Experimental Model of Warfarin-Associated Intracerebral Hemorrhage

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Background and Purpose—

Future demographic changes predict an increase in the number of patients with atrial fibrillation. As long-term anticoagulation for the prevention of ischemic strokes becomes more prevalent, the burden of warfarin-associated intracerebral hemorrhage (W-ICH) is likely to grow. However, little is known about the clinical aspects and pathophysiologic mechanisms of W-ICH. This study describes the development of a mouse model of W-ICH in which hematoma growth and outcomes can be correlated with anticoagulation parameters.


CD-1 mice were treated with warfarin (2 mg/kg per 24 hours) added to drinking water. ICH was induced by stereotactic injection of collagenase type VII (0.075 U) into the right striatum. Hemorrhagic blood volume was quantified by means of a photometric hemoglobin assay 2 and 24 hours after hemorrhage induction. Neurologic outcomes were assessed on a 5-point scale.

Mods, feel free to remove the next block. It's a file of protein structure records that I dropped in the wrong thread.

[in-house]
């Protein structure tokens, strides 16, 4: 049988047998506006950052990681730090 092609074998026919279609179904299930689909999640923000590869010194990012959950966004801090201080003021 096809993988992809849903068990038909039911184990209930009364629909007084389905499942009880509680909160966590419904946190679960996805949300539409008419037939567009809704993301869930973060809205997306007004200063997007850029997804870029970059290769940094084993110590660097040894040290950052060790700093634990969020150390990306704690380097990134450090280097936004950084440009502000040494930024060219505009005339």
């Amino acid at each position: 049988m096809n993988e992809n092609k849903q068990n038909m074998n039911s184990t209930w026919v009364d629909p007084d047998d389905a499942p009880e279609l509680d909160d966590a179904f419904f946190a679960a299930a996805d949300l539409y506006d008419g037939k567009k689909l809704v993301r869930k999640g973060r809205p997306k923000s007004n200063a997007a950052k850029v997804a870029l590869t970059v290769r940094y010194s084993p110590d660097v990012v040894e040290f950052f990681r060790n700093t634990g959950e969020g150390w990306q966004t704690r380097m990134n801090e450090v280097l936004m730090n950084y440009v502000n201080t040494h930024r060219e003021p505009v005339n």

The international normalized ratio in nonanticoagulated mice was 0.8±0.1. After 24 (W-24) and 30 (W-30) hours of warfarin pretreatment, international normalized ratio values increased to 3.5±0.9 and 7.2±3.4, respectively. Compared with nonanticoagulated mice, mean hemorrhagic blood volume determined 24 hours after hemorrhage induction was found to be 2.5-fold larger in W-24 mice (P=0.019) and 3.1-fold larger in W-30 mice (P<0.001, n=10 per group). Mortality at 24 hours after hemorrhage induction was 0% in nonanticoagulated mice, 10% in W-24 mice, and 30% in W-30 mice. Hematoma enlargement between 2 and 24 hours after hemorrhage induction was −1.4% for nonanticoagulated mice, 22.9% for W-24 mice, and 62.2% for W-30 mice.


This study characterizes the first experimental model of W-ICH. It may be helpful in gaining further insights into the pathophysiology of W-ICH and may be used for testing the efficacy of treatment strategies, such as hemostatic therapy, in this severe subtype of stroke.

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